6. I hope you enjoy The Family Plot. It’s a very creepy cool story, I think. I saw a trailer for a movie coming out soon – Malignant- and thought of our horror movie conversation. That’s a movie that would keep me up for many nights. 😱. I’m glad you ended up sticking with ASL 3. It sounds like the level you truly belong at. Hope this week you find a better balance!

    Like

    • I keep hearing about Malignant, but these days I’m so confused about where a movie is coming out! Is it Netflix? Shudder? Theaters? Sometimes I see that a movie is released via theater and streaming, but streaming where?? SO CONFUSED.

      I’m really exciting about The Family Plot. I just got a notification this morning that it’s ready, but I’m already an hour into the new Jenna McMahon, The Drowning Kind. I’ve never read her before, but I’m finding the audiobook easy to follow along with while driving.

      Liked by 1 person

  7. Glad you are feeling more confident in class now (though sorry to hear that your first day was so stressful)! It seems likely that you just get more of the jokes than the teenagers do – I definitely notice that when I’m teaching, I make some jokes that only the mature students laugh at and not the teenagers.

    Like

    • I keep thinking about the conversation we had last time we video chatted, about how invaluable you find interpreters. I hold on to that, and it encourages me.

      I’m working really, really hard to not be the “back in my day” person, but it happens so easily. I don’t even mean to do it. For instance, I asked a classmate if students exchange phone numbers or if they have the school email linked to their smart phone and get messages instantly. She looked at me like I was a puzzle, so I had to explain smart phones didn’t exist when I was in college. We didn’t even have slide out keyboards yet.

      Liked by 1 person

  8. I’m sorry that you had a rough start back to school. I’m glad things ended up turning out okay though. Sounds to me that you probably know more than the other students. It kind of seems like your job-for-fun might not be all that fun. D: Maybe focusing on school and structuring your time at home differently might help? I know you said you don’t do good with unstructured time but maybe you could make up something that works for you. I don’t know, I’m just spit ballin’ here. 🙂

    Like

  9. I’m afraid I’m always thrilled by images of trains going through towns, we just don’t have that here (well, the occasional level crossing but not really like this). But it sounds like a pain, too. Hope the classes and work settle down and you feel more comfortable soon. I am behind with my blogs because I went to a music festival on Friday and Saturday!

    Like

    • When I think “Train! Cool!” I’m usually picturing the sleek trains they have in South Korea, for example. If you’ve ever seen a 1980s American movie that shows trains in a city, and they have spray paint all over them and they’re a sad darker color, that’s what the trains still look like.

      I hope you had fun at the music fest and that it wasn’t blazing hot!

      Liked by 1 person

  10. I am feeling quite pissed about the abortion stuff in Texas – what a nightmare!!! Ugh it makes me so angry.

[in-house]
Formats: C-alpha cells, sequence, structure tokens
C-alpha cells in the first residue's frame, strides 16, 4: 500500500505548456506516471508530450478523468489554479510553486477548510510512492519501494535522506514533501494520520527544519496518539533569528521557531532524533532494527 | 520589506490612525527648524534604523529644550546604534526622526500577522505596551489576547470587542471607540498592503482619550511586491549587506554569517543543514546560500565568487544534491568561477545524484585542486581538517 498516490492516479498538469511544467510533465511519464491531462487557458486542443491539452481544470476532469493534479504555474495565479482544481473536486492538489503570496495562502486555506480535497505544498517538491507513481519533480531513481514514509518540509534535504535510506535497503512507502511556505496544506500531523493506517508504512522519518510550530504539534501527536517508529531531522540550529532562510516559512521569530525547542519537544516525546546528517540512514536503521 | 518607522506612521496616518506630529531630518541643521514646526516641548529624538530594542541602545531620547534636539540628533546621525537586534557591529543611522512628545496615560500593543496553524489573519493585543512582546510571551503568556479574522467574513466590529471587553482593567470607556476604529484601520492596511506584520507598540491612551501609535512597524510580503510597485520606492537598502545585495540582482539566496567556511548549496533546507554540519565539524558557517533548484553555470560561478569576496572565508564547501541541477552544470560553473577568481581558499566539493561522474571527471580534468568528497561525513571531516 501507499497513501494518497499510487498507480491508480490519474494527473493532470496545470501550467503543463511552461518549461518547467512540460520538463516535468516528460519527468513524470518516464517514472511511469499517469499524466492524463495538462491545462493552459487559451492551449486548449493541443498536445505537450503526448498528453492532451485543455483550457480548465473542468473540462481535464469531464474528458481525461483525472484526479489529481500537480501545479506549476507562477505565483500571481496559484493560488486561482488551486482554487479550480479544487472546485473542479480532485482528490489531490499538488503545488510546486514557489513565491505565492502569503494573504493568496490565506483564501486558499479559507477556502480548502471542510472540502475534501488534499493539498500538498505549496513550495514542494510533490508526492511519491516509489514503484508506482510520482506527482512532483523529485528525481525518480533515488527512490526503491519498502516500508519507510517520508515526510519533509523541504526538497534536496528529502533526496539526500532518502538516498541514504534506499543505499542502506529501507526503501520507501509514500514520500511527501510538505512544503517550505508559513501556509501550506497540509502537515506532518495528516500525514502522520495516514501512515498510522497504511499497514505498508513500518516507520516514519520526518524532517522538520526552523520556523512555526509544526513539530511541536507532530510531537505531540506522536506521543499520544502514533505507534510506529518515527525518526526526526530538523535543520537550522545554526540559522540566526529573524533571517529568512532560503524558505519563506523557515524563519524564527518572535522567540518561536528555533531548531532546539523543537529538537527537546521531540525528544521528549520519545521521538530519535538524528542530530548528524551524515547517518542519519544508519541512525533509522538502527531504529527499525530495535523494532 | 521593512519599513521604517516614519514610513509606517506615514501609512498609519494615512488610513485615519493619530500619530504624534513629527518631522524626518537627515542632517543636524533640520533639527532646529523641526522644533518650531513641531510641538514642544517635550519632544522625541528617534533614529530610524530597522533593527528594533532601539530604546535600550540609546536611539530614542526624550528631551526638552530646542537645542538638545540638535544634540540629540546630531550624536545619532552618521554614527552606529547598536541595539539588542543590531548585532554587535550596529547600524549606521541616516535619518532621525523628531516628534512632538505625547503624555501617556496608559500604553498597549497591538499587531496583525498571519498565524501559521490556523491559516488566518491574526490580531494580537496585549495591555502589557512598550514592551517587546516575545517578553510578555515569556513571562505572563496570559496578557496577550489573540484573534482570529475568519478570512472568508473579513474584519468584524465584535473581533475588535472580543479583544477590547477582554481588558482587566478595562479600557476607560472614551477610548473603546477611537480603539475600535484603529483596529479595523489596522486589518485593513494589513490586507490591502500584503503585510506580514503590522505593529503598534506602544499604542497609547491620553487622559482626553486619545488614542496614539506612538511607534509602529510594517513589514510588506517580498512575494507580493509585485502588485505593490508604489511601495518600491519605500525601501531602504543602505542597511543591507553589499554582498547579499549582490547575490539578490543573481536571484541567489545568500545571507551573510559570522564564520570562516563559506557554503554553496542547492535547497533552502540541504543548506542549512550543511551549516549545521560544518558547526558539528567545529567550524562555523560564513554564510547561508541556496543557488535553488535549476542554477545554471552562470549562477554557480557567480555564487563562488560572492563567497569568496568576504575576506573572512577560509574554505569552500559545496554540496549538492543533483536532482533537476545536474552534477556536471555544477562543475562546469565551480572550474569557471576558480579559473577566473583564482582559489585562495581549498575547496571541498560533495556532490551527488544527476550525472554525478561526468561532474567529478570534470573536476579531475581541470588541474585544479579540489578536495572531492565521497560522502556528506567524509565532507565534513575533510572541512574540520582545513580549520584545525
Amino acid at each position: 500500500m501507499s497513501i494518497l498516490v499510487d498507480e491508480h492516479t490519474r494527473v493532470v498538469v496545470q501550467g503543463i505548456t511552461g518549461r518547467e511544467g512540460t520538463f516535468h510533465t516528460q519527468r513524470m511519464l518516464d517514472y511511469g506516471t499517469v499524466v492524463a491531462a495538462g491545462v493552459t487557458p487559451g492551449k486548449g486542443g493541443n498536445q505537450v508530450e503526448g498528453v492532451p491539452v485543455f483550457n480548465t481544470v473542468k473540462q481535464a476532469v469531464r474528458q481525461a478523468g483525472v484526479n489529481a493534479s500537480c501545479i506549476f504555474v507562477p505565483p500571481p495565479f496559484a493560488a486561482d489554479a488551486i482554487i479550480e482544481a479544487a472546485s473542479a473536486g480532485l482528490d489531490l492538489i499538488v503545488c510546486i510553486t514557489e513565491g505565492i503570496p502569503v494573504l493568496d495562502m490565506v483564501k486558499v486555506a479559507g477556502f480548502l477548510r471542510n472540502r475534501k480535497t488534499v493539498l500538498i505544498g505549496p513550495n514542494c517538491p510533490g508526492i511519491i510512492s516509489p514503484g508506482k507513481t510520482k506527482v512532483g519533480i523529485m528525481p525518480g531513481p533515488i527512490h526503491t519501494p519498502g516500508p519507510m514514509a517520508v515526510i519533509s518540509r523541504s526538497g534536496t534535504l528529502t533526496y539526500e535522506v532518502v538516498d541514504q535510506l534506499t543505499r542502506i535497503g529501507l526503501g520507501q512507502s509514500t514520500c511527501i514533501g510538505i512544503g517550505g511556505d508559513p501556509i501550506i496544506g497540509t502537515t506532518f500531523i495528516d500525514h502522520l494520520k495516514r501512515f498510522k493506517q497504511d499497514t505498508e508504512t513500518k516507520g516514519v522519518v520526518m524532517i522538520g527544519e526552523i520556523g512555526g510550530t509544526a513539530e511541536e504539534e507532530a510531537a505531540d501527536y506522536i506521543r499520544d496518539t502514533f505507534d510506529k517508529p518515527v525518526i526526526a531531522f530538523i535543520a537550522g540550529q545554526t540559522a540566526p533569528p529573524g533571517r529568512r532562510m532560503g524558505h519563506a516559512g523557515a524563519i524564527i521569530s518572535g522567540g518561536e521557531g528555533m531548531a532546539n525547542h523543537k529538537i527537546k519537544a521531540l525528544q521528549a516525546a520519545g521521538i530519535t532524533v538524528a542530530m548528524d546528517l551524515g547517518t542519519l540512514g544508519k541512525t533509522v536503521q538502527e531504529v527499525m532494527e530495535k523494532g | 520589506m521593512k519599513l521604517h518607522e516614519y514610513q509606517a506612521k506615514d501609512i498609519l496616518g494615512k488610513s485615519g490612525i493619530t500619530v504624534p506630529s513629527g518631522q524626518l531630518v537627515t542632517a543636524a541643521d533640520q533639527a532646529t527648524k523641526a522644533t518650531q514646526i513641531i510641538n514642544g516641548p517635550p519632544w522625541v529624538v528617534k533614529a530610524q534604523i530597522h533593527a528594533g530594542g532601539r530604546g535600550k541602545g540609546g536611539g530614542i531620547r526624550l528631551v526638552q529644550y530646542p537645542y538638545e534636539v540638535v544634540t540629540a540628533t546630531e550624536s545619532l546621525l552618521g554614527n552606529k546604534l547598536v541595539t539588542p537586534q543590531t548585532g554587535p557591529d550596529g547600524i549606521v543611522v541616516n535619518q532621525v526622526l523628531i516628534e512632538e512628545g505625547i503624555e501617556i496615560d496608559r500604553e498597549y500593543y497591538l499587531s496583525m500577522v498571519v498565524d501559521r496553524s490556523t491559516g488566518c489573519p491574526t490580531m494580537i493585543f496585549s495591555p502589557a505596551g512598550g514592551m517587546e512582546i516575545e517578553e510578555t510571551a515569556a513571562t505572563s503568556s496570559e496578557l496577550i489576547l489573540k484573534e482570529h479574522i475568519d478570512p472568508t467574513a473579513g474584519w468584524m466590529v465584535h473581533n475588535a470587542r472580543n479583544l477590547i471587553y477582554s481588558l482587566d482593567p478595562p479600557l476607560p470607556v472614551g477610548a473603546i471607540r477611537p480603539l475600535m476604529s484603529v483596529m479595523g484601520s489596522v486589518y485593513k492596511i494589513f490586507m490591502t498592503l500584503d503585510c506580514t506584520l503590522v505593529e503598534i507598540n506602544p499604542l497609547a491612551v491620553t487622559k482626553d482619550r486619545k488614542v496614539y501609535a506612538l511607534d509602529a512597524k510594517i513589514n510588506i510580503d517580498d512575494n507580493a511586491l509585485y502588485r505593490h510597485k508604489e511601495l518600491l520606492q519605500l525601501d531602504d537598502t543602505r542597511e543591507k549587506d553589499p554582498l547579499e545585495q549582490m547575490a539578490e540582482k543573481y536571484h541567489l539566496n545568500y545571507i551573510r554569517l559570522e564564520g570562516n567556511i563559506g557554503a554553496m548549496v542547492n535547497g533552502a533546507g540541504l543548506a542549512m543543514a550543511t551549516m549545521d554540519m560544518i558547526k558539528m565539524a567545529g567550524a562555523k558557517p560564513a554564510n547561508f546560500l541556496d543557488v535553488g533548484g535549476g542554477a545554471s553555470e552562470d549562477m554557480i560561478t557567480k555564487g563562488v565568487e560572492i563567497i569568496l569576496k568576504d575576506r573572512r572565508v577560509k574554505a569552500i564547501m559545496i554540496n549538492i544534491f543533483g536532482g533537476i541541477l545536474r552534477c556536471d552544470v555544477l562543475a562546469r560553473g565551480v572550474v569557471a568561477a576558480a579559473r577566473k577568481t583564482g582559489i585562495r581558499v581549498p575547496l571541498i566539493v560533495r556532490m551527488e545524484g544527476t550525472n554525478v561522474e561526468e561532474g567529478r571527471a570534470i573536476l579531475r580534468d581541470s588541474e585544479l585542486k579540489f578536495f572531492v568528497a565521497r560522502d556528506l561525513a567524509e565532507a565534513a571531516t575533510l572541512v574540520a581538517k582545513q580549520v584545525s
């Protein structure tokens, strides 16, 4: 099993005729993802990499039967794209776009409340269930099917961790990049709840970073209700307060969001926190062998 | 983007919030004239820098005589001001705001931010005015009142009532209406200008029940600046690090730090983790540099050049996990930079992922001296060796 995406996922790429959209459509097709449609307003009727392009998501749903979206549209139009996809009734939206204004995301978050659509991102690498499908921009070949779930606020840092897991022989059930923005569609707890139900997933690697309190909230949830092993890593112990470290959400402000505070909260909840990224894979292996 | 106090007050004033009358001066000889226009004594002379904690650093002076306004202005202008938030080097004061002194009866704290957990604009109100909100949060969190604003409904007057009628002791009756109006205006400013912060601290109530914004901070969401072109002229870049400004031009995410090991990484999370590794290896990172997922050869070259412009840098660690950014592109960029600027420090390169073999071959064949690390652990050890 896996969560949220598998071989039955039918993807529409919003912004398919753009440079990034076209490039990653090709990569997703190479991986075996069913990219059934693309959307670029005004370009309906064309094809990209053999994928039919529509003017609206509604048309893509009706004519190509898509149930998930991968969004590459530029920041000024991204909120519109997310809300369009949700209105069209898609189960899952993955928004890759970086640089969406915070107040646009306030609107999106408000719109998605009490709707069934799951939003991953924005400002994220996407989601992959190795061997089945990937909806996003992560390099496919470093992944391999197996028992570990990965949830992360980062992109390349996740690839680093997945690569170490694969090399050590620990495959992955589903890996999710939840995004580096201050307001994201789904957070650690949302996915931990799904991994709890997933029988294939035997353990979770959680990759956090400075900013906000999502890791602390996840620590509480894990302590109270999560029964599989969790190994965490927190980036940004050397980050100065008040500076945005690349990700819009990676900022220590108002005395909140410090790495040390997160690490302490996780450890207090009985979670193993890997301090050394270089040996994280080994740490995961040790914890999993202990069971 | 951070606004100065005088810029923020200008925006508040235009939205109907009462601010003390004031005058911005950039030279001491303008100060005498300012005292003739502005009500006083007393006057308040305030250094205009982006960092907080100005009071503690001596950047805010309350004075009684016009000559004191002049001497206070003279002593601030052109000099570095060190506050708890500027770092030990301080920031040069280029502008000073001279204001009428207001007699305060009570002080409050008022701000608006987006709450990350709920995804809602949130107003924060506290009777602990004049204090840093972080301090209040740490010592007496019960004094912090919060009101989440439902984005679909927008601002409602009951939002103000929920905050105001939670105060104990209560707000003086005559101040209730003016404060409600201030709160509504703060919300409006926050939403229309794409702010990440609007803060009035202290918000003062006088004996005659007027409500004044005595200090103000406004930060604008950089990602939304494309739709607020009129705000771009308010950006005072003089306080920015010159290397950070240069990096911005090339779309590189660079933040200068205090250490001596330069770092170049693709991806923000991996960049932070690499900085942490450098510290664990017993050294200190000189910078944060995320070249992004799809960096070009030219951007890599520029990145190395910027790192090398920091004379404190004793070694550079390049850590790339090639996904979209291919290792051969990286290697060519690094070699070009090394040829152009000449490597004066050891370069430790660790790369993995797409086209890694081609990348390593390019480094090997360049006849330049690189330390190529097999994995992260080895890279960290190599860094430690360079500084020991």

Your story of your first day at school made me laugh, but I’m sorry you had to go through all that. How annoying, especially that effing train. Geez. That’s nice that they called you and convinced you to stay, I bet you do know more than most people in that class, and it will only get easier the longer you take it. We all get those first day willies 🙂

    Like

    • When I was teaching, I tried so hard to make the first day sound as low-stress as possible, that if they stumble, I’ve got their back, and if I can’t have their back, there are resources. I also talked about accountability and how to be organized and what to expect, etc. I forgot, however, that language classes often make you purposely feel lost right away so you feel like a native speaker who doesn’t know English — being in the other person’s shoes, essentially. I’m not sure how effective that approach is, to be honest. Maybe tell students that’s what you’re doing and then do it?

      Liked by 1 person

      • It’s been awhile since I took a class, but I always felt lost those first few weeks, like I was trying to catch up to something I didn’t realize I had fallen behind in? I told myself that every person was probably feeling the same way…

        Liked by 1 person

  11. Sorry that things got off to a rough start with school and the bakery. I’m glad that things took a turn for the better with school at least. ❤ Hopefully things will improve with the bakery soon also. 🙂
    – Sugar

    Like

      • Thanks for asking. ❤ I actually did not end up starting the graphic design classes I was initially planning to do due to a bunch of drama with the process to get it going and decided to take a step back and reevaluate my priorities career-wise. The graphic design classes would be great, but the degree I'd have gotten was either not enough or not necessary for any of the avenues in that field I would want to pursue personally. Thank you for asking though! 🙂 I was actually just recommended to apply for a leadership academy that my work will pay for, and pay for travel, etc. so I've submitted an application for that and we'll see how it goes. 🙂

        Like

Insert 2 Cents Here:

Fill in your details below or click an icon to log in:

WordPress.com Logo

You are commenting using your WordPress.com account. Log Out /  Change )

Google photo

You are commenting using your Google account. Log Out /  Change )

Twitter picture

You are commenting using your Twitter account. Log Out /  Change )

Facebook photo

You are commenting using your Facebook account. Log Out /  Change )

Connecting to %s